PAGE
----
It's happened to many of us dog owners. Whether it's a loose pooch while you're on a walk or an angry encounter at the dog park, Casper's Metro Animal Services says they get several calls a month about people who are bitten while trying to break up a dog fight. In an effort to keep both owners and animals from harm, Metro is has offered some tips on what you should do if you find yourself in this situation.

First of all, stay calm. Officials say most dogfights last for only a few seconds and your best advantage is to keep a clear head. The best thing you can do, according to Metro, is to try to startle the dogs enough to distract them. Also, in almost no circumstance should you get between two dogs that are actively biting. The dogs will mistake you for another target in the confusion, and you will get bitten.

Here are more helpful hints for breaking up a dog fight, from Metro Animal Services:

"Resist the urge to grab your dog by the collar. This might be your first impulse, but when dogs are really fighting, they may whip around and bite instinctively, even without any past aggression.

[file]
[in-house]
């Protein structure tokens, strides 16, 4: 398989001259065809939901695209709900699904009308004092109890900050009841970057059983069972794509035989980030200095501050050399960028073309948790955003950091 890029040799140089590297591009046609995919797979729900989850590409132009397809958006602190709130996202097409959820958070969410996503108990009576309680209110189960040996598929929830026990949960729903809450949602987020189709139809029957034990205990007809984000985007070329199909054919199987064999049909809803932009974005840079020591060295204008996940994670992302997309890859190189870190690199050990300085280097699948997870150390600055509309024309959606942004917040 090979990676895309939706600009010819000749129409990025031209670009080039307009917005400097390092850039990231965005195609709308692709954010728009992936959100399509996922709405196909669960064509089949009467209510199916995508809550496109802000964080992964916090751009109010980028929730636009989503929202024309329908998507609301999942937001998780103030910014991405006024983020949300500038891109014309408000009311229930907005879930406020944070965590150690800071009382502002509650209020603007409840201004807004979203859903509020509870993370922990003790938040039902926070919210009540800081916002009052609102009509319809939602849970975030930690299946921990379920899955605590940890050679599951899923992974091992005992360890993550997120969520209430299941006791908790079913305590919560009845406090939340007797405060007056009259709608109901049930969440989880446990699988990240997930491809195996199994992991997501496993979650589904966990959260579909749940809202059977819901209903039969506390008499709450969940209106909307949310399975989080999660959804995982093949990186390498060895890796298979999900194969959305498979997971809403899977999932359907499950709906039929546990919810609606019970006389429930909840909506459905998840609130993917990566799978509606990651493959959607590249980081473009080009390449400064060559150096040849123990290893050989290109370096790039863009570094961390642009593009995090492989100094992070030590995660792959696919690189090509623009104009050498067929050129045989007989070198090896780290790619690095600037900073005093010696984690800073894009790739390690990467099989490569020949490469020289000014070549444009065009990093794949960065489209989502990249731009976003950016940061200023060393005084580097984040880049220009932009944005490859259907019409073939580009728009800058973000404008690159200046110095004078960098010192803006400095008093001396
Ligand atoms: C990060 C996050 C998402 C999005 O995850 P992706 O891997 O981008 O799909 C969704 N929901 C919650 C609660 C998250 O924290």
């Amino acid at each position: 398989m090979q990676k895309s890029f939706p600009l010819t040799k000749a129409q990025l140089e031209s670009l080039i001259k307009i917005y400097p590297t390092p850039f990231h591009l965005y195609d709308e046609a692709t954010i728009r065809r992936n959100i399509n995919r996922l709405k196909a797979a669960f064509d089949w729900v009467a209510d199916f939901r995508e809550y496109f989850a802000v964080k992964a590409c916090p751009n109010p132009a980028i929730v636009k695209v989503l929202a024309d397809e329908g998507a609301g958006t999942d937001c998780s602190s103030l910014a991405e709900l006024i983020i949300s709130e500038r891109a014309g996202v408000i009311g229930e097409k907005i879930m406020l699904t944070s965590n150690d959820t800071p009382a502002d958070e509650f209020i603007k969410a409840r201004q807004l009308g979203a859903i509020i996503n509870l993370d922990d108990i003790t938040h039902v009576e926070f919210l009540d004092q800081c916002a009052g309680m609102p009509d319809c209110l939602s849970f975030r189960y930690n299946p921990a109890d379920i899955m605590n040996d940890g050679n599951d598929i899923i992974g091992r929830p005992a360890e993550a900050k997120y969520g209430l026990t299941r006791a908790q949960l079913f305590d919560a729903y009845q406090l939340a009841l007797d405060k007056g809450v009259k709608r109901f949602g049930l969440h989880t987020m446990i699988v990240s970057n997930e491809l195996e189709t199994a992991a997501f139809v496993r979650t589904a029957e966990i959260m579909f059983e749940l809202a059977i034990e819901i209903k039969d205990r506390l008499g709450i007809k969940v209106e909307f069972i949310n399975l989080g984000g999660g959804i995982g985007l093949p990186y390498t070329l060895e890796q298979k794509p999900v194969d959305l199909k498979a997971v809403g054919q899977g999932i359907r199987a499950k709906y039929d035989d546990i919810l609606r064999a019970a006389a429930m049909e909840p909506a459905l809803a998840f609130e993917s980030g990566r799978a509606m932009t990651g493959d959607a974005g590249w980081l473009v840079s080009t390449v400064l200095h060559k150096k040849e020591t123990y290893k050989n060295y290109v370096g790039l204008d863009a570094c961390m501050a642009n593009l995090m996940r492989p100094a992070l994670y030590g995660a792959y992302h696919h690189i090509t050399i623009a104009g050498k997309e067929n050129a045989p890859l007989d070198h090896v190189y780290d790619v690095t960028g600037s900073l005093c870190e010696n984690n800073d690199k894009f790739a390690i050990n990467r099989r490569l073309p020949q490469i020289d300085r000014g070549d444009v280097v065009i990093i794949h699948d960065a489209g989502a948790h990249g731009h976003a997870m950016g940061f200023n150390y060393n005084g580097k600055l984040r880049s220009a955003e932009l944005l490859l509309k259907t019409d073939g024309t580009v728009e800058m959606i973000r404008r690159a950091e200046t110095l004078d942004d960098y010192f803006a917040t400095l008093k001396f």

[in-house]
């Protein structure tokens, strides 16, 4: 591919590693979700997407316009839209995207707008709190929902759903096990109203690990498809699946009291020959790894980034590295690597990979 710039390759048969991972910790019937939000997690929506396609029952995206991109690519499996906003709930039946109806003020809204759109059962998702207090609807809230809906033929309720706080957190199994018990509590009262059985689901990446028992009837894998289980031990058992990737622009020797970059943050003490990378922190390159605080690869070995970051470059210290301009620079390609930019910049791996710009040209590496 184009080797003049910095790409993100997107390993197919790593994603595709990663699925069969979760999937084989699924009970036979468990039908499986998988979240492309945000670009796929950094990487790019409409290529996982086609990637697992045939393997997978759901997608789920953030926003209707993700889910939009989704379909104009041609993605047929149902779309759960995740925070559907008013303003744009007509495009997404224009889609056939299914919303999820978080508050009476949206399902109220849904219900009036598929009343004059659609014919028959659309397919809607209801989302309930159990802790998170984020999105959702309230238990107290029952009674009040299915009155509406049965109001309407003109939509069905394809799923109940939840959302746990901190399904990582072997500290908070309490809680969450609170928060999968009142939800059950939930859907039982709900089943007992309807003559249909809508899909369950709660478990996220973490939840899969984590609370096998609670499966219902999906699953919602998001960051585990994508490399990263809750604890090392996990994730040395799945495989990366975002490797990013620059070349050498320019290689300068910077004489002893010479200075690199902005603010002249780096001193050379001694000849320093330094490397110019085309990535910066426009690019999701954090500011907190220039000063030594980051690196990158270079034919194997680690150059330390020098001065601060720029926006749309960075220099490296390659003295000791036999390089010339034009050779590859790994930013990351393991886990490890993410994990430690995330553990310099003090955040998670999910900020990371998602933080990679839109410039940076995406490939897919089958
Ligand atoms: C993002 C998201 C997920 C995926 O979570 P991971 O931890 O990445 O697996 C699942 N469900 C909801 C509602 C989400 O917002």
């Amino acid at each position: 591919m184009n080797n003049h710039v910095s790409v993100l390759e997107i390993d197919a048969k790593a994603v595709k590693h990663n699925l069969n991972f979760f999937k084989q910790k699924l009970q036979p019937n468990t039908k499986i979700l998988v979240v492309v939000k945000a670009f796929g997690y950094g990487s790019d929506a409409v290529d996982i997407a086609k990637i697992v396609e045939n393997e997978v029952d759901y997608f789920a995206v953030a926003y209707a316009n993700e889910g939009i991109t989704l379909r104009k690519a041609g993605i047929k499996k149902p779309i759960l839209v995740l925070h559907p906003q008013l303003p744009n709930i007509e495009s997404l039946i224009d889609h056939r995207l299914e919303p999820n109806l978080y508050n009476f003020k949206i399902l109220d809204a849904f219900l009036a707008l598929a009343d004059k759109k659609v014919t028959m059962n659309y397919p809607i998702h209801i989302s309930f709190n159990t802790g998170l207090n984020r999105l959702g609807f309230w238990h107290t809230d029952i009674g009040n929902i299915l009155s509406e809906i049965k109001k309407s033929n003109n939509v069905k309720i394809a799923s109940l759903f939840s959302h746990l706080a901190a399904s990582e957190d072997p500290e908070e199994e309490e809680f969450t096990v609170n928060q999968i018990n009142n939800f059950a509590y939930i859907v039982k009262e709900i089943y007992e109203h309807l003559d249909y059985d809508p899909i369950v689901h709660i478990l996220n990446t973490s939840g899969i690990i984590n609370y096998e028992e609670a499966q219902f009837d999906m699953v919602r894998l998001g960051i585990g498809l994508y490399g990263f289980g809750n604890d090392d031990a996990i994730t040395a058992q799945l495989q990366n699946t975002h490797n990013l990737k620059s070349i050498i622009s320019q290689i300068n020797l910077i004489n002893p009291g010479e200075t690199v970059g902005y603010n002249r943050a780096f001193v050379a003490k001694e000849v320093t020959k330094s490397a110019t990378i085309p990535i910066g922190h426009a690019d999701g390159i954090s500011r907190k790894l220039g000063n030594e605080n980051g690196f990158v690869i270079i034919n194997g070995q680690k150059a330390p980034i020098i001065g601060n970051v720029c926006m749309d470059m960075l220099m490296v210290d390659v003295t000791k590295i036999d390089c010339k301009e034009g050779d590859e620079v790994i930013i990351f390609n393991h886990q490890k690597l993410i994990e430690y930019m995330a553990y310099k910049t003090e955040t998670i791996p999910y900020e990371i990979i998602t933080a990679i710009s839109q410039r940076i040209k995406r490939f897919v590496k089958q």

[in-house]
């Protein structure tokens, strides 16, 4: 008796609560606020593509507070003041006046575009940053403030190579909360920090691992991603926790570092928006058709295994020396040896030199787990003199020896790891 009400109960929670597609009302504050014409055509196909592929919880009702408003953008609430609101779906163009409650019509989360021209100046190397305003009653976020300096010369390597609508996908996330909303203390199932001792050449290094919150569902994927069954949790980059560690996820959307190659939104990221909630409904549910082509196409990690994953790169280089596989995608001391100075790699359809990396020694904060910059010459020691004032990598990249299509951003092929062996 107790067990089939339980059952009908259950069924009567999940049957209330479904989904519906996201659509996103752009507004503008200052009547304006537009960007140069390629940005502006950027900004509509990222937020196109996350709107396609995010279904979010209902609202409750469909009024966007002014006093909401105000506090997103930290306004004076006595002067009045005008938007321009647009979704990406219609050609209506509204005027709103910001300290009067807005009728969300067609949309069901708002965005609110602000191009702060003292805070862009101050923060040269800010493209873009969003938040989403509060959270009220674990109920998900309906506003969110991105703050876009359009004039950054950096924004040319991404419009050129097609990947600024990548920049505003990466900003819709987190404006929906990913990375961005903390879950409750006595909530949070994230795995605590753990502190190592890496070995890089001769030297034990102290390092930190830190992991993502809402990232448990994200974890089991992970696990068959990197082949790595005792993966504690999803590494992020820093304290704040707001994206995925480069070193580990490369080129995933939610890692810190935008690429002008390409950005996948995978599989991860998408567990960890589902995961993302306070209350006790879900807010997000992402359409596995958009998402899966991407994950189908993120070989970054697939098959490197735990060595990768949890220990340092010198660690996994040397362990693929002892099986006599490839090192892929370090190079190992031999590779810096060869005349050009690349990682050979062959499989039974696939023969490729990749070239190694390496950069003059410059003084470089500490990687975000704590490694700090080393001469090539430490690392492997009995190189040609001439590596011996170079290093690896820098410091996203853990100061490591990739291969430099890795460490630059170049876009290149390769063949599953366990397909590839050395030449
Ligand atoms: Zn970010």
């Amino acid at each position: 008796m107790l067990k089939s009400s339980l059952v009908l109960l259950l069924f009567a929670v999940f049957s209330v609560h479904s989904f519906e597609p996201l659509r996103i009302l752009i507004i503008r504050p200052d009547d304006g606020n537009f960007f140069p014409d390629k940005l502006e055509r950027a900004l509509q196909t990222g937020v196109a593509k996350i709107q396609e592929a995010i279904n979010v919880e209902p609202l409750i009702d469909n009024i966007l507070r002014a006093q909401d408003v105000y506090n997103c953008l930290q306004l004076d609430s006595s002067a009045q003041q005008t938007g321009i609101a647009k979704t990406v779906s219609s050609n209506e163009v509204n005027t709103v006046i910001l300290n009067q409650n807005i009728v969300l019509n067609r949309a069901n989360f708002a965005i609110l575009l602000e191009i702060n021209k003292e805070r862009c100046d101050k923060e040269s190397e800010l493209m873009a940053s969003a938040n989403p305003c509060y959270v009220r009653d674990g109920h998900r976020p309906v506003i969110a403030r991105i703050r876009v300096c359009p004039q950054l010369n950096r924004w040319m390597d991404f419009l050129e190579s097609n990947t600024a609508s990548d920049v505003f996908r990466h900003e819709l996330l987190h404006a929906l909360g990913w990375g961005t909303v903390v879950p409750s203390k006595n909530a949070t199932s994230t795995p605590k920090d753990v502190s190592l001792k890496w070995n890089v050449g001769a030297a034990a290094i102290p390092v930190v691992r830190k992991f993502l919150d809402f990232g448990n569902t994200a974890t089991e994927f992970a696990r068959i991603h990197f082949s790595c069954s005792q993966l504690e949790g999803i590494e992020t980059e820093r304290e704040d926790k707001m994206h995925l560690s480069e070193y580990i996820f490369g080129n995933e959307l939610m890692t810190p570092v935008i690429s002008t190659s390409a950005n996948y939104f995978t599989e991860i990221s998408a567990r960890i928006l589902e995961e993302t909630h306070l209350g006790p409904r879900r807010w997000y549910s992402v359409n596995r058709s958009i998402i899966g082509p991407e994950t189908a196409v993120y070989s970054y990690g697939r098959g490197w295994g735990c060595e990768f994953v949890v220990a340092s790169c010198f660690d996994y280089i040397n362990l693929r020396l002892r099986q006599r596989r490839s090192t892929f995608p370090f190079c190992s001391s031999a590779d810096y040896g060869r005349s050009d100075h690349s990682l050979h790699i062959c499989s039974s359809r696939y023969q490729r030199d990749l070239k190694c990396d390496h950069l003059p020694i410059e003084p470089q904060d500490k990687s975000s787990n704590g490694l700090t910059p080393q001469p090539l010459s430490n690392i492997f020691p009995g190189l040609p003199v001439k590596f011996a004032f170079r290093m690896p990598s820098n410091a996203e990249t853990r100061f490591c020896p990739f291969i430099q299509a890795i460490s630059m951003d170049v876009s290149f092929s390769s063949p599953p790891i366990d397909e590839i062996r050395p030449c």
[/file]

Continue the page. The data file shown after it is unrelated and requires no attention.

Make as much noise as you can. Dogfights don't last long, so use whatever you have at hand. Yell, shriek, stomp your feet, and clap your hands — whatever you can do to attract the dogs' attention. If you have metal dog bowls or garbage cans nearby, you can bang two pieces of metal together.

 

Hose them down. Water — as much as you have — can really get a dog's attention. Douse the fighting dogs with a hose, a bucket, or a cup of soda if you have to. No harm done, and in most cases the dogs will walk away, a little wet but not worse for wear.

 

Throw a blanket over the dogs. Some dogs will stop fighting when they can't see each other anymore. If you have a large blanket, a tarp, a jacket, or another piece of opaque material, try tossing it over the fighting dogs to calm them down."